The prevalence and risk factors of hypokalemia among pregnant women in rural Eastern Cape South Africa
Background. Hypokalaemia is a rare disorder among healthy pregnant women. Life-threatening muscle and cardiac malfunction may develop if it remains untreated.
Objectives. This study was carried out to estimate the prevalence and risk factors of hypokalaemia among pregnant women in rural Eastern Cape (EC) Province, South Africa (SA), and to establish whether geophagia, a common practice, increases the risk.
Methods. This cross-sectional analytical study included 188 participants with geophagia and 233 participants without geophagia enrolled at Mthatha Gateway Clinic, EC, SA. Data included sociodemographic characteristics, magnitude of geophagia, dietary patterns and serum potassium levels. The χ2 test for categorical variables, analysis of variance to compare means, multivariate logistic regression for independent risk factors and principal component analysis for latent variable patterns that were associated with hypokalaemia were carried out. P<0.05 was considered statistically significant.
Results. Hypokalaemia among pregnant women in rural EC was five times higher than expected. Geophagia accounted for only 15% of the observed cases. The risk of hypokalaemia was higher among primigravidas aged <25 years with low meat, fruit and vegetable consumption who practised geophagia, with concurrent excessive cola or caffeinated soft-drink consumption.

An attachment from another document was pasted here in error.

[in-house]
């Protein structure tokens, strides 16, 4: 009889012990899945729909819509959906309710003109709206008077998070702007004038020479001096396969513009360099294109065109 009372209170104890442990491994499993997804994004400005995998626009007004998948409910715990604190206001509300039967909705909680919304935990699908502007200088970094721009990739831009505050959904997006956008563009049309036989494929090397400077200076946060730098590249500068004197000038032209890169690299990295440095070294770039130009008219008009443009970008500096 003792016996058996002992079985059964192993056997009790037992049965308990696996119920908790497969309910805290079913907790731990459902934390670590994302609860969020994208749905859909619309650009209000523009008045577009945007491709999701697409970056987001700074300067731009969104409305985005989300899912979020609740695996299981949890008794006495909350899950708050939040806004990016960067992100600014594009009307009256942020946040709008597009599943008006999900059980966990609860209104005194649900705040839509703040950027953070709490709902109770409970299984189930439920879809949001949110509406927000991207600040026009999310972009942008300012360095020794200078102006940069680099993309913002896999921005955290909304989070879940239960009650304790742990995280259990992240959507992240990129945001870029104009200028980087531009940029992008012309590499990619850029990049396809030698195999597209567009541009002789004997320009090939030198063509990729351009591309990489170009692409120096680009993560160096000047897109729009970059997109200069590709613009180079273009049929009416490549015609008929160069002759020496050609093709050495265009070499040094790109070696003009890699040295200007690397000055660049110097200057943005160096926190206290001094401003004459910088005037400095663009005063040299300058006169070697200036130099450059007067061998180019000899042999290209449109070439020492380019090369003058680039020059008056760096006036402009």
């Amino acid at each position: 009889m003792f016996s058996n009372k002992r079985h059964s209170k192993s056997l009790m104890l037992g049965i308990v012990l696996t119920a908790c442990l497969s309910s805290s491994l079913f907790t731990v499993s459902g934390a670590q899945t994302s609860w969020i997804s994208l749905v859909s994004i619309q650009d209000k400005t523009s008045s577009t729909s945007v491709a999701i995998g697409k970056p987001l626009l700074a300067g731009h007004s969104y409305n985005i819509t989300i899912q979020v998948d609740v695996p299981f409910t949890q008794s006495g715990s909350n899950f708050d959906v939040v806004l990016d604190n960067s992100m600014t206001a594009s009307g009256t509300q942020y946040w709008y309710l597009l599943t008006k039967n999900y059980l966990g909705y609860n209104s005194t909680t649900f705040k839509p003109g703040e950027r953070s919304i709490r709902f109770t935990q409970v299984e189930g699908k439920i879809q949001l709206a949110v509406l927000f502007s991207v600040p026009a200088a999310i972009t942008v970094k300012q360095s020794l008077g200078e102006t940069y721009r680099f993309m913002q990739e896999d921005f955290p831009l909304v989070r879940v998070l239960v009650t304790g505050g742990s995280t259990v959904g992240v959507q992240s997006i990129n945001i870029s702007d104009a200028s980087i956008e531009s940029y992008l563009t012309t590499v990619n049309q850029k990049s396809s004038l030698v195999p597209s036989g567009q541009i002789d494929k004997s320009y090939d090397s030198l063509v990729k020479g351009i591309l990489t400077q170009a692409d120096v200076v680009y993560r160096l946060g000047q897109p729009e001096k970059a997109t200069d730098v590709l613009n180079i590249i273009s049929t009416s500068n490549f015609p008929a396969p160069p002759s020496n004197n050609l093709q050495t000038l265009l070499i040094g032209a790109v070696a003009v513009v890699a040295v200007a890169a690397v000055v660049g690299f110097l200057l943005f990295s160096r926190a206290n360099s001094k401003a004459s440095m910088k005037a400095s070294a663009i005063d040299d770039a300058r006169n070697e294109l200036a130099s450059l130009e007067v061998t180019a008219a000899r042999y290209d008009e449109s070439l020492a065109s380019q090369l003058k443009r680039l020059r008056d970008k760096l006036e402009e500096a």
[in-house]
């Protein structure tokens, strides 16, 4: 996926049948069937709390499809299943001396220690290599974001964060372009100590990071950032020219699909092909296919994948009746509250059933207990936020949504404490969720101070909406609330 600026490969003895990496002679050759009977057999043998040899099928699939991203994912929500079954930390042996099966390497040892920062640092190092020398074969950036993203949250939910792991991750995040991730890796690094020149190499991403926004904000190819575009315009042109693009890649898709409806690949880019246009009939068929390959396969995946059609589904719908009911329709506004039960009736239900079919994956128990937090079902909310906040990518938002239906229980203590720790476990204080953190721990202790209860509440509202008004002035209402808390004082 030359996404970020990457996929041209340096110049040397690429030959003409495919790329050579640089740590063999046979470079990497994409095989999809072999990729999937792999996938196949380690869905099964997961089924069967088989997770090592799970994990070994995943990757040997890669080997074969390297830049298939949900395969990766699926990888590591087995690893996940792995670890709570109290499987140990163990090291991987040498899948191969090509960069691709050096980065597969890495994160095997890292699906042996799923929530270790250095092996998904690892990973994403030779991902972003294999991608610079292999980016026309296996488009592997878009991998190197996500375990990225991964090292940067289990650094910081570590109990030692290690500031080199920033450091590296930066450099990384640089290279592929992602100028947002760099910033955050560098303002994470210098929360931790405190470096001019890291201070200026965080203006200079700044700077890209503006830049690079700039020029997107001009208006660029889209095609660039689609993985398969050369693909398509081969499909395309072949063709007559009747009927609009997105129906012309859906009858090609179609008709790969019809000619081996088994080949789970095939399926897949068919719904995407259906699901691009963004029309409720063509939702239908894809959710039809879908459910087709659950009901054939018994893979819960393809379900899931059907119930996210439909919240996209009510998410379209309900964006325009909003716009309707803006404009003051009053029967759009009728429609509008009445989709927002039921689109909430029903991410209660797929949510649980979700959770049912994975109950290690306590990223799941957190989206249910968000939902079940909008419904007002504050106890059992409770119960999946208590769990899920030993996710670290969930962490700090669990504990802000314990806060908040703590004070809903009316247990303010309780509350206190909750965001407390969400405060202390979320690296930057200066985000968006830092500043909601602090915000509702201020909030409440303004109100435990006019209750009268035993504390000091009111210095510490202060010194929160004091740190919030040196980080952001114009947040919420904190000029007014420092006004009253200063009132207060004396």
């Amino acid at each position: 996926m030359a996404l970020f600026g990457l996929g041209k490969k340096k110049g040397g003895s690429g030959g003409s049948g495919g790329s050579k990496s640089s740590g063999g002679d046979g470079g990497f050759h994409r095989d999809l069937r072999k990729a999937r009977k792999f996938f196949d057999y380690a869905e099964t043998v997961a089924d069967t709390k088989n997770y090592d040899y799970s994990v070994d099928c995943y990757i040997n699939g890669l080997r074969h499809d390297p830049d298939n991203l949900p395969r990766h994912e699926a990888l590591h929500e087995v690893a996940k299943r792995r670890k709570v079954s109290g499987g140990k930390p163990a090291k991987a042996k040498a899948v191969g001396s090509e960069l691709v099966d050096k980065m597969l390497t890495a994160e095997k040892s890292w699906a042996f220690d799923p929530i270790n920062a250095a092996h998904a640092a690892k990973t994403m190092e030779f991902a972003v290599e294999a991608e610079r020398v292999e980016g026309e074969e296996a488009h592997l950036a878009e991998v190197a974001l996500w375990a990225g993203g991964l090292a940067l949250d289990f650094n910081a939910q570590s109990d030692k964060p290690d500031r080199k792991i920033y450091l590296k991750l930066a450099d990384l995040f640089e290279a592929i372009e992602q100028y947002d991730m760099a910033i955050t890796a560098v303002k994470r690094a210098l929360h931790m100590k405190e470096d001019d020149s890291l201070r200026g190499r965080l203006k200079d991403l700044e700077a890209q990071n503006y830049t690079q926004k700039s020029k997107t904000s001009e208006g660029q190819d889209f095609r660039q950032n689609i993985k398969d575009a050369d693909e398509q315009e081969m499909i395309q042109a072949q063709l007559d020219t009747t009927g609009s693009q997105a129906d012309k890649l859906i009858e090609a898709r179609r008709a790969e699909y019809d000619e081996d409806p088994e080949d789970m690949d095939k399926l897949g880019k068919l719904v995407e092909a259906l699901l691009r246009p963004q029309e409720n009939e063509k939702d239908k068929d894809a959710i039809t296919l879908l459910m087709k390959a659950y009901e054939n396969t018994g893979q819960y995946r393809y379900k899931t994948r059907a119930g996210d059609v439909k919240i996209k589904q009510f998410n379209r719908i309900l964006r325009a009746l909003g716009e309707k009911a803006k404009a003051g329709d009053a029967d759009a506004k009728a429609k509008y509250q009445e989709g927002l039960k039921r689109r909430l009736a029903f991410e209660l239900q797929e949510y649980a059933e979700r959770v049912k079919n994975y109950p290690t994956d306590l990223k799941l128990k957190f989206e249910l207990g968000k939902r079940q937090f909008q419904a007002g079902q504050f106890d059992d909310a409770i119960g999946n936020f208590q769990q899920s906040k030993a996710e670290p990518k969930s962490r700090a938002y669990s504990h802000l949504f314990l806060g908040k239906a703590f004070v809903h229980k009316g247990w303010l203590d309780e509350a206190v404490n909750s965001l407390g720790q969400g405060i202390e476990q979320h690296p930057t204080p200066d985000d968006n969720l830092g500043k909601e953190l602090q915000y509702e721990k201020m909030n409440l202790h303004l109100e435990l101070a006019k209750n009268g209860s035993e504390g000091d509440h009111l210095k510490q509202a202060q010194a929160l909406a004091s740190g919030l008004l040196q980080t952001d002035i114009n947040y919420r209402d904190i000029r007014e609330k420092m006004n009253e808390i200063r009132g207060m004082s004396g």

Conclusion. Hypokalaemia is disproportionally prevalent among pregnant women in the rural EC. Young age, primigravida, geophagia, diet deficiency in meat, vegetables and fruits and excessive consumption of soft drinks increased the risk of hypokalaemia. The association of geophagia with low meat, vegetable and fruit consumption may indicate an underlying iron deficiency, necessitating further investigation.
X B Mbongozi, Department of Obstetrics and Gynaecology, Faculty of Health Sciences, Walter Sisulu University, Mthatha, South Africa
C B Businge, Department of Obstetrics and Gynaecology, Faculty of Health Sciences, Walter Sisulu University, Mthatha, South Africa
M L Mdaka, Department of Obstetrics and Gynaecology, Faculty of Health Sciences, Walter Sisulu University, Mthatha, South Africa
J N Wandabwa, Department of Obstetrics and Gynaecology, Faculty of Health Sciences, Busitema University, Mbale, Uganda
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Date published: 2020-04-24
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